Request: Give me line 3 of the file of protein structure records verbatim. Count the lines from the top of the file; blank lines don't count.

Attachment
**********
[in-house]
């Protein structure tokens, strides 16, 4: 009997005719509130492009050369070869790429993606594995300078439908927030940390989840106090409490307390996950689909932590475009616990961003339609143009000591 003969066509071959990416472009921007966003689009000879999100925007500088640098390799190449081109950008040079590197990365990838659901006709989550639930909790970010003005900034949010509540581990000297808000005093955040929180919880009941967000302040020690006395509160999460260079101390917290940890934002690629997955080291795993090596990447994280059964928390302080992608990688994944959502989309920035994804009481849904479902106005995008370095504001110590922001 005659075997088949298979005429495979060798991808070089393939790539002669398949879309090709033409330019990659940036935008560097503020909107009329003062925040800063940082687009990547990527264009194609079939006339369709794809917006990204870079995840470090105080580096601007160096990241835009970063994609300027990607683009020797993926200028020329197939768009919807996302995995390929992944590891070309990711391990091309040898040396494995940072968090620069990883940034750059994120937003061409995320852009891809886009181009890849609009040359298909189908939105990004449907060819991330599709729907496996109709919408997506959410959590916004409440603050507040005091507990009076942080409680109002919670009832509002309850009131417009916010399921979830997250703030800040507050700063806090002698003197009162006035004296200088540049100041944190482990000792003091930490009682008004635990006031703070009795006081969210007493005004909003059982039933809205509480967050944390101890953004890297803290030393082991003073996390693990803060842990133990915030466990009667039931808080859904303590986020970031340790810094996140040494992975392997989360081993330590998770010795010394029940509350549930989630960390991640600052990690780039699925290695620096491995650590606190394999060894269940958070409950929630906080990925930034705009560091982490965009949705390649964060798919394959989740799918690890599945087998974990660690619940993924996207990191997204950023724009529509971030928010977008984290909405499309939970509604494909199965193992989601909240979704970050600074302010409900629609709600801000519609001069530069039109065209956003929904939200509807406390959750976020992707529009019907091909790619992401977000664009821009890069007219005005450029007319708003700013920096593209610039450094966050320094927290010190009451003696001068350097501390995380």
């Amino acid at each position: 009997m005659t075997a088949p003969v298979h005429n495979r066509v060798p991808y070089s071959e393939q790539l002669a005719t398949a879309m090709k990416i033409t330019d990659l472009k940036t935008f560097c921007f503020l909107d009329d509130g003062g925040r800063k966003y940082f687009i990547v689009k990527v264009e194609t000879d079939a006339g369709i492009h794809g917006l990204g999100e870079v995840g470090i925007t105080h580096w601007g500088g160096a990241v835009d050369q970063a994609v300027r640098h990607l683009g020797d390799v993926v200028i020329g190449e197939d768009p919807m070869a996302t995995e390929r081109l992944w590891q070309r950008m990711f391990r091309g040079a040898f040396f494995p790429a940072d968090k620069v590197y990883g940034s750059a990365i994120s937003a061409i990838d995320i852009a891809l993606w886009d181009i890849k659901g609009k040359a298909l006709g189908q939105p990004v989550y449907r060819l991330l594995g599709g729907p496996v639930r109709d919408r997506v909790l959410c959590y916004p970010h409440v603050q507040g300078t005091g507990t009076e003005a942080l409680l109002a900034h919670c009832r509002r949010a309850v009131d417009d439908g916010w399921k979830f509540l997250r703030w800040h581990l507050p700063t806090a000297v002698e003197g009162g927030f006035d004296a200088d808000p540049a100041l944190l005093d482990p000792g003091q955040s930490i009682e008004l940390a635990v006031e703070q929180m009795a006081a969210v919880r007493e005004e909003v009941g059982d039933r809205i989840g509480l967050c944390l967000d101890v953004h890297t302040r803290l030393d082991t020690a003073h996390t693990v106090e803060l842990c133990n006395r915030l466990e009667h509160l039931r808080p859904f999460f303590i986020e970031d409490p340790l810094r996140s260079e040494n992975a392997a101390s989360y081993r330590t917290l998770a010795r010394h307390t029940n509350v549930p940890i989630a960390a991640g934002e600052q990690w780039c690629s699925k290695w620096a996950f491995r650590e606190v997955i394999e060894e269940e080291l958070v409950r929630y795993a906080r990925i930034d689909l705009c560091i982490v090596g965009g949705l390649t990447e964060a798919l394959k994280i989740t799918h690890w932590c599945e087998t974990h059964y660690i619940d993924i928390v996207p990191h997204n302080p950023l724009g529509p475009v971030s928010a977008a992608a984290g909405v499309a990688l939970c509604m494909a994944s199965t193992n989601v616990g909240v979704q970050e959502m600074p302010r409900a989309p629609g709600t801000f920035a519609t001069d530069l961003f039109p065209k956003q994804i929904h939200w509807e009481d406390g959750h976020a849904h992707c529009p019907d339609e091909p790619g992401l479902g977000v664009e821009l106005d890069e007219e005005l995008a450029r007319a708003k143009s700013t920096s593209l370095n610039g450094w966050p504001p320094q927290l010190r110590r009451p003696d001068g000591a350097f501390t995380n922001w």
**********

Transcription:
């Amino acid at each position: 009997m005659t075997a088949p003969v298979h005429n495979r066509v060798p991808y070089s071959e393939q790539l002669a005719t398949a879309m090709k990416i033409t330019d990659l472009k940036t935008f560097c921007f503020l909107d009329d509130g003062g925040r800063k966003y940082f687009i990547v689009k990527v264009e194609t000879d079939a006339g369709i492009h794809g917006l990204g999100e870079v995840g470090i925007t105080h580096w601007g500088g160096a990241v835009d050369q970063a994609v300027r640098h990607l683009g020797d390799v993926v200028i020329g190449e197939d768009p919807m070869a996302t995995e390929r081109l992944w590891q070309r950008m990711f391990r091309g040079a040898f040396f494995p790429a940072d968090k620069v590197y990883g940034s750059a990365i994120s937003a061409i990838d995320i852009a891809l993606w886009d181009i890849k659901g609009k040359a298909l006709g189908q939105p990004v989550y449907r060819l991330l594995g599709g729907p496996v639930r109709d919408r997506v909790l959410c959590y916004p970010h409440v603050q507040g300078t005091g507990t009076e003005a942080l409680l109002a900034h919670c009832r509002r949010a309850v009131d417009d439908g916010w399921k979830f509540l997250r703030w800040h581990l507050p700063t806090a000297v002698e003197g009162g927030f006035d004296a200088d808000p540049a100041l944190l005093d482990p000792g003091q955040s930490i009682e008004l940390a635990v006031e703070q929180m009795a006081a969210v919880r007493e005004e909003v009941g059982d039933r809205i989840g509480l967050c944390l967000d101890v953004h890297t302040r803290l030393d082991t020690a003073h996390t693990v106090e803060l842990c133990n006395r915030l466990e009667h509160l039931r808080p859904f999460f303590i986020e970031d409490p340790l810094r996140s260079e040494n992975a392997a101390s989360y081993r330590t917290l998770a010795r010394h307390t029940n509350v549930p940890i989630a960390a991640g934002e600052q990690w780039c690629s699925k290695w620096a996950f491995r650590e606190v997955i394999e060894e269940e080291l958070v409950r929630y795993a906080r990925i930034d689909l705009c560091i982490v090596g965009g949705l390649t990447e964060a798919l394959k994280i989740t799918h690890w932590c599945e087998t974990h059964y660690i619940d993924i928390v996207p990191h997204n302080p950023l724009g529509p475009v971030s928010a977008a992608a984290g909405v499309a990688l939970c509604m494909a994944s199965t193992n989601v616990g909240v979704q970050e959502m600074p302010r409900a989309p629609g709600t801000f920035a519609t001069d530069l961003f039109p065209k956003q994804i929904h939200w509807e009481d406390g959750h976020a849904h992707c529009p019907d339609e091909p790619g992401l479902g977000v664009e821009l106005d890069e007219e005005l995008a450029r007319a708003k143009s700013t920096s593209l370095n610039g450094w966050p504001p320094q927290l010190r110590r009451p003696d001068g000591a350097f501390t995380n922001w």